I want users to connect to Netgear router and access an app hosted on my laptop at localhost:9002. This will be in a place without cell phone or internet access.

The Windows 10 laptop is connected to the "Internet" port of the Netgear router. I have tried; (from an answer to a similar question); (autoconfigured IPV4 address for Ethernet adapter). I have tried this both with entering the base IP addresses above and with :9002 for the port. This is being entered in my phone's browser.

I have also tried this with the laptop connected to an ethernet port on the router rather than the internet port.

Here are my network connections (again, Wi-Fi will not be available): Network connections Ethernet and Ethernet through Netgear router

Do I need a DNS or something? Or is it a setting I'm missing? Any help is appreciated.

  • did any of these answers helped you?
    – trolzen
    Jul 22, 2021 at 15:49

2 Answers 2


I assume you have a router with one WAN port, several LAN ports and WiFi capability. And there is no need to connect to this app from Internet.

You just connect your laptop to any LAN ports, configure DHCP server inside your Netgear router (otherwise you'll have to correctly assign ip addresses from the same subnet for your laptop and your phone). This way your router will be working as a switch bridging your devices in the same network segment, and you'll have connectivity from your phone to your laptop.

Also be sure that your app binds to the laptop's ip address like 192.168... (whichever is configured) and not to (which is the "synonym" of the localhost)


Check the Windows Firewall, maybe you disabled net access for python when you first run your script binding to

  • I did not find DHCP settings inside the router. I do see that the router has assigned the computer (cable-connected) the address of It has also assigned the phone (wifi-connected) to @Anaksunaman I misspoke, wifi is available on the router. There is no internet connection. I am using Python http.server module and have tried it with default to and binding to I can bring up either of these with Chrome on my laptop. Neither of them will show up with Chrome on my phone.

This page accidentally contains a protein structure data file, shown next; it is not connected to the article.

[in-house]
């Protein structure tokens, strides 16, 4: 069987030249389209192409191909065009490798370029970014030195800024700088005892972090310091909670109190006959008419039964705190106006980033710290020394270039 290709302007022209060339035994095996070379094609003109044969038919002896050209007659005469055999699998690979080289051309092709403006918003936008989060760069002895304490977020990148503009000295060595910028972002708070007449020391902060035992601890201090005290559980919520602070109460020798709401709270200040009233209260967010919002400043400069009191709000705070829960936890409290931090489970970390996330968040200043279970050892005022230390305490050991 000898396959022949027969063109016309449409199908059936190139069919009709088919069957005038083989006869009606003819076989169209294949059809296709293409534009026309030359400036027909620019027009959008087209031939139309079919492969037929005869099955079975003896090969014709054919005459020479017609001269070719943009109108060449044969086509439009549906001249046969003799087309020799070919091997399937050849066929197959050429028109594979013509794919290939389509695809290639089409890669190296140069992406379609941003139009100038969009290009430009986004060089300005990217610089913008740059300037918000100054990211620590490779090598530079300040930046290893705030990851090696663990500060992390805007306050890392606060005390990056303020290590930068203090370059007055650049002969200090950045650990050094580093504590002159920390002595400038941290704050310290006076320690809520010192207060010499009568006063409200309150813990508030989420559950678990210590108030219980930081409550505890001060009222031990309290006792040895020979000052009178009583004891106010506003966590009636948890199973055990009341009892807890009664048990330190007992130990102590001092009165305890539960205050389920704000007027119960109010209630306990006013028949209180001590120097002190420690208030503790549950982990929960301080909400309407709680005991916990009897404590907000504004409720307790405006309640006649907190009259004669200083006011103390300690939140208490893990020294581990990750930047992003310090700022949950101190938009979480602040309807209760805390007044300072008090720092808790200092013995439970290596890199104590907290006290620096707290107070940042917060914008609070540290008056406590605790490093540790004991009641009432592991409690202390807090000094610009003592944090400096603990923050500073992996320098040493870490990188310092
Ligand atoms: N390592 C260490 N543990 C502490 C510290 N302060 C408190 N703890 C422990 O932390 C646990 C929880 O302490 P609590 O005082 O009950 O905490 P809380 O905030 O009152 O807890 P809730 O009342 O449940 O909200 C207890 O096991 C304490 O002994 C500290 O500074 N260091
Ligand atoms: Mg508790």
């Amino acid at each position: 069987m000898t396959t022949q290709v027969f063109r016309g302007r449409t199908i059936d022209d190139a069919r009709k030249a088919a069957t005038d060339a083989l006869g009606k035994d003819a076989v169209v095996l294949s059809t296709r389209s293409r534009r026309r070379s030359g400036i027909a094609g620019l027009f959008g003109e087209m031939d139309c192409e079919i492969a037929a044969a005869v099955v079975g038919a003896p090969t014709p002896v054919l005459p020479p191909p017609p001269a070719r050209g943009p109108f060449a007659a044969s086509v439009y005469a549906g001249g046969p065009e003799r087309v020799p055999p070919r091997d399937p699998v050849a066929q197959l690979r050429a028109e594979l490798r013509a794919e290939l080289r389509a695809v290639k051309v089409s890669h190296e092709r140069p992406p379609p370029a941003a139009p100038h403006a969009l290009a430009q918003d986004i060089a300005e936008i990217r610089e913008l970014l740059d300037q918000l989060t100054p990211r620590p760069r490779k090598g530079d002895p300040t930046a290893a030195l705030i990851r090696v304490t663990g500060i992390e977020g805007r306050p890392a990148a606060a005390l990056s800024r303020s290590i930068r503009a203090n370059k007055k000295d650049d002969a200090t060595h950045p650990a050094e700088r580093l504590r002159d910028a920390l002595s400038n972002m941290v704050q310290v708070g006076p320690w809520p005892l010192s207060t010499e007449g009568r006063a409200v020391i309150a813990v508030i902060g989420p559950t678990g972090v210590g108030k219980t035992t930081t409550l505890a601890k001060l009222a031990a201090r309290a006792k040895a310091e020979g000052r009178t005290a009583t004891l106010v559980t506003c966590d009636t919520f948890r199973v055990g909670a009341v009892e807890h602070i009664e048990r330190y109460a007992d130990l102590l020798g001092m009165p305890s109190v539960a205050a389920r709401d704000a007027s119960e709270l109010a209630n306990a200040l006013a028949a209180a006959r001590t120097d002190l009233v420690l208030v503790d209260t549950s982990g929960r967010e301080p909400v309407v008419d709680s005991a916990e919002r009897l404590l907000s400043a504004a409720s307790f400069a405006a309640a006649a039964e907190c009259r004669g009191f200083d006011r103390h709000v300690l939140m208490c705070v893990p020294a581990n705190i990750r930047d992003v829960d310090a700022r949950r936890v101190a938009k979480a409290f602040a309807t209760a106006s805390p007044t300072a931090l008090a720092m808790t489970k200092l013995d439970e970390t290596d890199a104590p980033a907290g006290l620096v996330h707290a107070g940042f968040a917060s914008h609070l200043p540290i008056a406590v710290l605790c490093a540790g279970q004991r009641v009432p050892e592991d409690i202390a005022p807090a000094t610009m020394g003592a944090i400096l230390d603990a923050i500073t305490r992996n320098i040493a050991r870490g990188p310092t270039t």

– Brad
    Jul 24, 2021 at 21:14
  • Can you ping the phone from the laptop and vice versa (you can do that using termux, it is opensource and doesn't require root)? When you will be performing this, ping both of the addresses (...1.3 and ...1.2) and post the results.
    – trolzen
    Jul 24, 2021 at 22:05
  • added a remark about windows firewall
    – trolzen
    Jul 24, 2021 at 22:11
  • Results of ping from phone: -- ping statistics --- 7 packets transmitted, 0 received, 100% packet loss, time 6073ms Results of ping from laptop: Pinging with 32 bytes of data: Reply from bytes=32 time=37ms TTL=64 Reply from bytes=32 time=46ms TTL=64 Reply from bytes=32 time=33ms TTL=64 Reply from bytes=32 time=36ms TTL=64 Ping statistics for Packets: Sent = 4, Lost = 0 (0%loss), Approximate round trip times in milli-seconds: Minimum = 33ms, Maximum = 46ms, Average = 38ms
    – Brad
    Jul 25, 2021 at 11:53
  • that should be 192.168..., not 198.162...
    – trolzen
    Jul 25, 2021 at 20:27

Wi-Fi will not be available.

Supplementing the existing answer to this question:

  • Wi-Fi needs to be available on the router, at least to for the phones to connect to. The router is what actually connects your phone and laptop, allowing e.g. your phone browser access to the laptop and whatever app it's running.

  • You should make sure there are no firewalls between the phone(s) and the application. This could be a firewall on the router or on the laptop itself (e.g. Windows firewall).

  • Be aware that you may need to port forward 9002 to the local IP address of the laptop in the router. That is, requests for port 9002 that come from another device on the network (e.g. a phone) need to be routed to the correct computer (e.g. the laptop); otherwise, the router may simply ignore those requests.

Do I need a DNS or something?

Likely not, unless you want to use a name rather than an IP address to access the laptop (e.g. as laptop.local:9002 versus e.g. 192.168.1.X:9002).

Note that while you can theoretically redirect localhost to another computer (rather than the local device) with DNS, in practice software such as browsers don't necessarily check that name for its associated IP (since it is typically mapped to

  • See my comment above. I've also completely turned off Windows firewall and I added port forwarding as you suggested. Using Python, the default is now port 8000. My phone still cannot connect to the web page on my laptop. What am I missing?
    – Brad
    Jul 24, 2021 at 21:28

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